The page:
Outcome of MRSA carriers in neurological early rehabilitationReport as inadecuate




Outcome of MRSA carriers in neurological early rehabilitation - Download this document for free, or read online. Document in PDF available to download.

BMC Neurology

, 14:34

Cerebrovascular disease and stroke

Abstract

BackgroundColonization with MRSA is believed to have deteriorating effects on neurological rehabilitation patients because MRSA carriers need to be isolated.

MethodsMedical records of neurological early rehabilitation patients most of them after stroke admitted to a large rehabilitation facility in Northern Germany in 2010 have been carefully reviewed with respect to MRSA status, outcome variables functional independence, morbidity, and length of stay LOS.

Results74-569 13.0% patients were MRSA positive on admission. MRSA carriers had a significantly longer LOS in early neurological rehabilitation 63.7 37.1 vs. 25.8 24.5 days, p < 0.001, worse functional status on admission Barthel index BI 13.6 9.9 vs. 25.6 24.1, p < 0.001, worse Glasgow Coma Scale 9.5 3.2 vs. 12.0 3.3, p < 0.001, more co-diagnoses 20.5 5.1 vs. 13.3 5.5, p < 0.001, and higher Patient Clinical Complexity Levels PCCL. The outcome was significantly worse among MRSA positive patients BI 25.5 21.2 vs. 47.4 31.0, p < 0.001; Early Rehabilitation Index −47.3 51.4 vs. -26.0 35.4, p < 0.001. Isolated patients had slightly less therapy per day 131.6 16.6 vs. 140.2 18.7 min-day, p < 0.001, but the overall sum of therapy was significantly larger in the MRSA positive group due to longer LOS.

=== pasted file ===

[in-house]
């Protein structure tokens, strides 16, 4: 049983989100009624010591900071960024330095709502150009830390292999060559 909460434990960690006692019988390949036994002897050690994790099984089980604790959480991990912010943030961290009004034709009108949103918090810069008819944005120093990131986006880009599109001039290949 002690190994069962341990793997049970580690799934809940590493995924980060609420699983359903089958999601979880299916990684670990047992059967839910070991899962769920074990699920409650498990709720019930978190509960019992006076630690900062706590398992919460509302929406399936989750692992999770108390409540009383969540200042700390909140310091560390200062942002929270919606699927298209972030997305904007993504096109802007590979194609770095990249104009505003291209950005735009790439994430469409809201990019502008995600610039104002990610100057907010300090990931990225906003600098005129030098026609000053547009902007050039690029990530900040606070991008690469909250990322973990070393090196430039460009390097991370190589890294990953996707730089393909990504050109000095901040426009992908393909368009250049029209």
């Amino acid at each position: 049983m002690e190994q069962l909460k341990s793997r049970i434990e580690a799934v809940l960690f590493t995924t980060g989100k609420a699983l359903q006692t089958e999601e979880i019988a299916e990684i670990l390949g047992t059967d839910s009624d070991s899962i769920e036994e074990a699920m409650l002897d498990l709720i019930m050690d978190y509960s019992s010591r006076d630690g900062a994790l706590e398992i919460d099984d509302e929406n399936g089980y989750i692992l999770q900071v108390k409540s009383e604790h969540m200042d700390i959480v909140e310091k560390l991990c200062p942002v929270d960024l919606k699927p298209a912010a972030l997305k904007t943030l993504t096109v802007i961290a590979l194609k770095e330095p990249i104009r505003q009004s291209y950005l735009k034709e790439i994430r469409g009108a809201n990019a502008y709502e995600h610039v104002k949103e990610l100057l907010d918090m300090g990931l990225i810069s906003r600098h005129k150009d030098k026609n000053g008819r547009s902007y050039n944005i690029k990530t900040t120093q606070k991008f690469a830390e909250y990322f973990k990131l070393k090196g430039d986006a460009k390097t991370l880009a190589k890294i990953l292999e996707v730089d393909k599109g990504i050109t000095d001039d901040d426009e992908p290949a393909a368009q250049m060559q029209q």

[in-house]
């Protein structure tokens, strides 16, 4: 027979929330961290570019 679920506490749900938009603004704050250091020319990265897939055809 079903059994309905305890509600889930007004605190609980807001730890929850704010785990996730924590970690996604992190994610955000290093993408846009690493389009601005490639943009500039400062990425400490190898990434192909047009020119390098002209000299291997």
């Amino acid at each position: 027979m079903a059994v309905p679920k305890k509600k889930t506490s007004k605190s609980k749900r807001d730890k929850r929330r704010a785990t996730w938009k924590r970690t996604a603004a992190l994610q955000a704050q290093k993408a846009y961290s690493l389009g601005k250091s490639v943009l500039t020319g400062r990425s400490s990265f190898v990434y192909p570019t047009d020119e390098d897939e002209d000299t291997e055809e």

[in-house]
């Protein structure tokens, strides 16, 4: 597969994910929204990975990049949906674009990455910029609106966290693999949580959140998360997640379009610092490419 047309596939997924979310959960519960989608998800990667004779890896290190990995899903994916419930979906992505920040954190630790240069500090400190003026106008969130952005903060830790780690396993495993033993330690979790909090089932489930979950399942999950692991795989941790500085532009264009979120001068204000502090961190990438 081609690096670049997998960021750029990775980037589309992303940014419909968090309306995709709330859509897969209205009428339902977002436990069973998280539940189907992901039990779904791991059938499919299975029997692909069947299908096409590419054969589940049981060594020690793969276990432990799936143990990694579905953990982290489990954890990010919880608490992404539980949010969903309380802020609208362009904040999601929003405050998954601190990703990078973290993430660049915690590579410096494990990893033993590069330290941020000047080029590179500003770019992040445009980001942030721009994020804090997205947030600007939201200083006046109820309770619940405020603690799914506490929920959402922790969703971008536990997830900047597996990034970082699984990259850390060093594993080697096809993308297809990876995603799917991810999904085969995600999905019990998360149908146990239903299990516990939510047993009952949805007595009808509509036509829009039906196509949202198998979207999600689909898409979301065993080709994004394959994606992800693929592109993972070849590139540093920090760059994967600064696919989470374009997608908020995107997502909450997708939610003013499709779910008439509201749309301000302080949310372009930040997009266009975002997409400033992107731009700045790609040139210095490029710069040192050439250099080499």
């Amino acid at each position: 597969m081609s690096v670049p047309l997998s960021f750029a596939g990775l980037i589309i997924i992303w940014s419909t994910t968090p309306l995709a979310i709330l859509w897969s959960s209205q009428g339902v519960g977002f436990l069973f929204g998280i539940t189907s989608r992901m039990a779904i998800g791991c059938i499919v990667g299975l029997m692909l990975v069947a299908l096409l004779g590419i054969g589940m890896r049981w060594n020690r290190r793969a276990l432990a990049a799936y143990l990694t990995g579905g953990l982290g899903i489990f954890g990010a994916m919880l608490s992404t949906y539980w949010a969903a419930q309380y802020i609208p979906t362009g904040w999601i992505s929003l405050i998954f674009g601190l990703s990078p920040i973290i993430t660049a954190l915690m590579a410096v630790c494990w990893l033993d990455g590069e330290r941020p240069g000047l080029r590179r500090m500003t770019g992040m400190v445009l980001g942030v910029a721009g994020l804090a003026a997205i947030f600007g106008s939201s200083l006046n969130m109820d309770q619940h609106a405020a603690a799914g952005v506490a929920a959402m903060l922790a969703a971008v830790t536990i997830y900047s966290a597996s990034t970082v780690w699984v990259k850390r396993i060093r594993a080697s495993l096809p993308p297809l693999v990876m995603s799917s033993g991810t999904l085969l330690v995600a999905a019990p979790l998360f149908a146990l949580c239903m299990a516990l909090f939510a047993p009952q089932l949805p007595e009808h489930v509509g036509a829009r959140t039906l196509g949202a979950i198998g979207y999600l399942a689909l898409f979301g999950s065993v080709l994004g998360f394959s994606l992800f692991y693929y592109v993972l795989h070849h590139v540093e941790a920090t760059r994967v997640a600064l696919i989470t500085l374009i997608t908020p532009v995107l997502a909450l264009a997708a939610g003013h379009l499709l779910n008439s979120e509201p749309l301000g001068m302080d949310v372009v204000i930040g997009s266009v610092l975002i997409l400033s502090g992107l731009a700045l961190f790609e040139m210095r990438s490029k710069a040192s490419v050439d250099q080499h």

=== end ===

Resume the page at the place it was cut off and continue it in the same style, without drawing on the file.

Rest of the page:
ConclusionsFunctional recovery of MRSA carriers in early neurological rehabilitation is worse than in MRSA negative patients. Poorer outcome is not resulting from isolation less therapy but from functional status and higher morbidity on admission.

Electronic supplementary materialThe online version of this article doi:10.1186-1471-2377-14-34 contains supplementary material, which is available to authorized users.

Download fulltext PDF



Author: Jens D Rollnik

Source: https://link.springer.com/







Related documents